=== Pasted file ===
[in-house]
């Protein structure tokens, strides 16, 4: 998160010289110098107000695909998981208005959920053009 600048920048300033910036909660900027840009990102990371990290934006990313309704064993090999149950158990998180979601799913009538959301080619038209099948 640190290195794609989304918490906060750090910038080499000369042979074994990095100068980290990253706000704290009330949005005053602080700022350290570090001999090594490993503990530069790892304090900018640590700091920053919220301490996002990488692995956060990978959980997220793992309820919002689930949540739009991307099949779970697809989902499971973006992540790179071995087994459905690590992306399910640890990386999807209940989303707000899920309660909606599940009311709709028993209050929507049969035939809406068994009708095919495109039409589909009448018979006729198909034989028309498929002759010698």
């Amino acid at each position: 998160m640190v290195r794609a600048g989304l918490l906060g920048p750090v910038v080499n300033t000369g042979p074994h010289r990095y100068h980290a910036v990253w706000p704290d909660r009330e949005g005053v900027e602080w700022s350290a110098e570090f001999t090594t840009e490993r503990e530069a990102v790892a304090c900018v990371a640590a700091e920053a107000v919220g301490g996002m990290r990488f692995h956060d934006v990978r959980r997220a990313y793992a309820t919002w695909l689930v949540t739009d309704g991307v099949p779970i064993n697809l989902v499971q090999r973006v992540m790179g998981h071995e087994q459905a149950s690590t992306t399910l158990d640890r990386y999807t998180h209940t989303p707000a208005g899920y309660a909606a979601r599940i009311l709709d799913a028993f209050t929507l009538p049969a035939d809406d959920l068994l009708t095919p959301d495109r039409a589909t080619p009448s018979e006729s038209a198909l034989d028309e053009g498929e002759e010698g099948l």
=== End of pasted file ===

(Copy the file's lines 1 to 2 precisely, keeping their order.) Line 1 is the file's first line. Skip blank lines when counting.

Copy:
[in-house]
């Protein structure tokens, strides 16, 4: 998160010289110098107000695909998981208005959920053009 600048920048300033910036909660900027840009990102990371990290934006990313309704064993090999149950158990998180979601799913009538959301080619038209099948 640190290195794609989304918490906060750090910038080499000369042979074994990095100068980290990253706000704290009330949005005053602080700022350290570090001999090594490993503990530069790892304090900018640590700091920053919220301490996002990488692995956060990978959980997220793992309820919002689930949540739009991307099949779970697809989902499971973006992540790179071995087994459905690590992306399910640890990386999807209940989303707000899920309660909606599940009311709709028993209050929507049969035939809406068994009708095919495109039409589909009448018979006729198909034989028309498929002759010698």